The hula hoops exact origins are unknown. Many hold the mistaken belief that it was invented in the 1950’s, as mass marketing gained it international popularity at that time. It is a popular toy, typically measuring 71 cm or 28 inches in diameter for children and 1.02m or 40 inch for the adult sizes that is twirled around the waist, neck or limbs.
Hula hooping has actually been in use as a form of exercise going back as far as 5th century Greece. Back then the traditional materials used for the construction of hoops included: willow, grapevines, stiff grasses, flexible rattan and strong vines. Hoops in the present day, however, are usually constructed of plastic tubing and often filled with rocks or materials that serve as weights to carry the hoop around the body. In 13th Century in Scotland hoops were in use by adults as a popular recreation or in religious ceremonies. According to their medical records, the doctors back than utilized this as recuperative treatment for patients with dislocated backs and those that had suffered heart attacks. Then in the 19th Century, the term “hula” was added to the toy name, drawing upon the similarities of the movement of the hips in the traditional dances of the Hawaiian Islands and those of the hooping enthusiast.
In recent years there has been a re-emergence of hula hooping, hoop dance or simply hooping. An international Holiday of World Hoop Day has become the celebrated event worldwide. On World Hoop Day, when the year, month and day all share the same number (2007-07-07 to 2012-12-12) hoopers dance in every city and country to raise money and donate hoops to others who can’t afford them. Many modern hoopers make their own hoops out of polyvinyl chloride, polyethylene, high-density polypropylene, or polypropylene tubing. The polyethylene hoops, and especially the polyvinyl chloride hoops, are much larger and heavier that hoops of the 1950’s. The size and the weight of the hoop are specific for the individual use. Heavier, larger hoops are more often used for slow hooping and body tricks while lighter, thinner tubing is used for quick hand tricks. These hoops are usually covered in a fabric or plastic tape to increase traction and ease the amount of work in keeping a hoop twirling around the dancer. To make it colourful some use glow-in-the dark, patterned, or sparkling tape, or have the clear tubing filled with plastic balls, glitter, water and such to produce delightful visual and audio effects. LED technology now allows hoops to light up at the flick of a switch, delighting audiences worldwide.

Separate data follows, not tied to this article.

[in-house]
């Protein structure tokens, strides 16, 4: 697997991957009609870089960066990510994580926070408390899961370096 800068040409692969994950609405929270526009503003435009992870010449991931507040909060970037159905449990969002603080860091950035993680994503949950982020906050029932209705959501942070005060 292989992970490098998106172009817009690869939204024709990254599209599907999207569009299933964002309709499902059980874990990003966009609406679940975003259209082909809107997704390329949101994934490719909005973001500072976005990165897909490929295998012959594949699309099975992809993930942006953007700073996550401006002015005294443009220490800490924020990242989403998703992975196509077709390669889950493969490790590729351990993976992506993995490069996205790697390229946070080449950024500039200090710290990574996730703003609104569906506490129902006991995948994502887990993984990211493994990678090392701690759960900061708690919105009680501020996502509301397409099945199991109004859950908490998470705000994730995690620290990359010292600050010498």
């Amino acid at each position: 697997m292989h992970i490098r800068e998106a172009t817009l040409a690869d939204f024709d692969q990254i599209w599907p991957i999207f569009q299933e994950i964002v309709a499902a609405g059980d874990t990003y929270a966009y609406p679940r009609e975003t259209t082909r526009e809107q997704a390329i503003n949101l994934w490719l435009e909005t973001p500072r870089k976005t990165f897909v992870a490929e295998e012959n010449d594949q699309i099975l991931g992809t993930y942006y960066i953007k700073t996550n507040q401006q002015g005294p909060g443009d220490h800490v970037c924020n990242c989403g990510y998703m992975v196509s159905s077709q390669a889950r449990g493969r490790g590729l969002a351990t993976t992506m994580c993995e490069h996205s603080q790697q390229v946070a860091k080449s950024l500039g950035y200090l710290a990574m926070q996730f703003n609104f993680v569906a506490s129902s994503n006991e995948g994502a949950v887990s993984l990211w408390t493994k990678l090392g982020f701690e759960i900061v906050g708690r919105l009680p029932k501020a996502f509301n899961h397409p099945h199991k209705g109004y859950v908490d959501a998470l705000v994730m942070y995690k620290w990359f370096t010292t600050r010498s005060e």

Here are some interesting facts from Wikipedia: “The record for the most hoops twirled simultaneously is 132, set by Paul "Dizzy Hips" Blair on November 11, 2009.”
“The longest verified record holder is Aaron Hibbs from Columbus, Ohio who broke the record at 74 hours and 54 minutes between October 22, through 25, 2009”
Click to see a video of The Yate Dance and Acrobatic Team from Shenzhen, China performed at the International Stage at the CNE on Aug 21, 2012, Toronto:
Enjoy the Summer.